Beall, wherever you are and whatever you do, let me wish you the very best. I saw a good friend in you and professionally you were a huge help to me whenever I wrote about predatory journals. Wonder who would take that place now. I don’t see anyone in the horizon. Many in the scientific community might have disagreed with you on many issues, but many have thoroughly appreciated your selfless, single-minded initiative. Good bye, I’ll miss you, the scientific community too will miss your valiant efforts to call a spade a spade. Take care.
UPDATE – Cabell’s responds
February 4: Cabell’s International responded to the story saying: “We regret to learn in this manner that Mr. Beall viewed our relationship in a different light than we had. The fact remains that Cabell’s has been developing a blacklist for almost two years and on many occasions, our team has sought advice and received resources and guidance from Mr. Beall. Since the inception of our blacklist project, Mr. Beall has regularly provided us with notes, evaluations, evidence, methodology and his personal insights regarding developing and maintaining a blacklist. Our team has exchanged research with Mr. Beall via emails, text messages, phone calls and in-person meetings. Mr. Beall co-presented on a Cabell’s hosted panel about predatory publishing, which is currently on our website (www.cabells.com). It is unfortunate that we have misjudged, until now, the character of these interactions. We look forward to continuing our blacklist in a manner consistent with the actual needs of the scholarly community.”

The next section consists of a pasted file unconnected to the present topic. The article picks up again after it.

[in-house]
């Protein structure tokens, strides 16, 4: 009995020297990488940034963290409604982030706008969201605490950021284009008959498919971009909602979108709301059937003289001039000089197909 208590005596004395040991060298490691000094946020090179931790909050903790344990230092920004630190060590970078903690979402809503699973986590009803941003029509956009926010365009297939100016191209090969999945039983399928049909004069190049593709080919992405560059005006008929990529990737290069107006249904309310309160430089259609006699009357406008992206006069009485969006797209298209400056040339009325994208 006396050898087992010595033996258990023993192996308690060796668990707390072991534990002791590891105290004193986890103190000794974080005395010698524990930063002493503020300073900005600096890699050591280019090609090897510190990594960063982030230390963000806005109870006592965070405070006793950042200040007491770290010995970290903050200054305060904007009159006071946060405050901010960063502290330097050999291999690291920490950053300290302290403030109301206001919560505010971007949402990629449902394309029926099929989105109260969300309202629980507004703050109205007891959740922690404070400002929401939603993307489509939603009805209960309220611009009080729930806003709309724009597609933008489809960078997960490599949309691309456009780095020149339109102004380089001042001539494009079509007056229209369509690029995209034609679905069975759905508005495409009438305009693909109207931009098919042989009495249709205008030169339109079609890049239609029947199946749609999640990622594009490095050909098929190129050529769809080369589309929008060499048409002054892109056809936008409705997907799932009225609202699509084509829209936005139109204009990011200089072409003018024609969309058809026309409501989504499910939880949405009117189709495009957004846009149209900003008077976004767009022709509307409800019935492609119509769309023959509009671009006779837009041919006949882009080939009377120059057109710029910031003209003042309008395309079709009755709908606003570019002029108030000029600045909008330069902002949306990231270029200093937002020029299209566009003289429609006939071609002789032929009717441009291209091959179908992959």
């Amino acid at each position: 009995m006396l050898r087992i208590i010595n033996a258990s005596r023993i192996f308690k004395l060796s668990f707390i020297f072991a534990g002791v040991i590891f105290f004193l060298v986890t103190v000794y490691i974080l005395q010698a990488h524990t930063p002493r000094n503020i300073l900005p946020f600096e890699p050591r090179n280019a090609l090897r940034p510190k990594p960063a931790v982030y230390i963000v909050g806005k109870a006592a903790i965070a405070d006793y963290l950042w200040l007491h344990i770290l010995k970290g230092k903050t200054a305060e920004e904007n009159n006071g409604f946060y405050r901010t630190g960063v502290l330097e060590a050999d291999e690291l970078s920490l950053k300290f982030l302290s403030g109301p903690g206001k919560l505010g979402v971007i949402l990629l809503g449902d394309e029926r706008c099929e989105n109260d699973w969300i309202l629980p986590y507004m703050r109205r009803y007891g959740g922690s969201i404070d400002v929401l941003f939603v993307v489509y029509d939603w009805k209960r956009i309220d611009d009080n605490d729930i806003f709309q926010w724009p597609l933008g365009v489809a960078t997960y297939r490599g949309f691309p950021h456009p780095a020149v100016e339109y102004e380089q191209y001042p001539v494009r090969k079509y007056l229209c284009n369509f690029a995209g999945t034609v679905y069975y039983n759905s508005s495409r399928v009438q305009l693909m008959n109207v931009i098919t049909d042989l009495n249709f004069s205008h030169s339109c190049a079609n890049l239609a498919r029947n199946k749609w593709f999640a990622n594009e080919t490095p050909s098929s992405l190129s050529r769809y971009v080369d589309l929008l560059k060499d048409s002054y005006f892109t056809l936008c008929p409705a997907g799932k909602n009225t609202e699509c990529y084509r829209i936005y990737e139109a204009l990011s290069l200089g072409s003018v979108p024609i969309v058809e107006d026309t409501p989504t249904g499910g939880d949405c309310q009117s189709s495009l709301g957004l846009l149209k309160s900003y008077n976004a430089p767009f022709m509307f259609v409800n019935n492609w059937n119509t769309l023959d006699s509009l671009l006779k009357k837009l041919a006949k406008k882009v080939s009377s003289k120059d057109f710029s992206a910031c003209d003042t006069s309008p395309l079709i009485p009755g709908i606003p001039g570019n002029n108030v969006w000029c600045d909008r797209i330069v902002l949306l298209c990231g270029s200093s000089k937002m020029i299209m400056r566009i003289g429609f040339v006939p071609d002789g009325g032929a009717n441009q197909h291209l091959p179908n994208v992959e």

12 thoughts on “I am still trying to figure out what my new research agenda will be: Jeffrey Beall”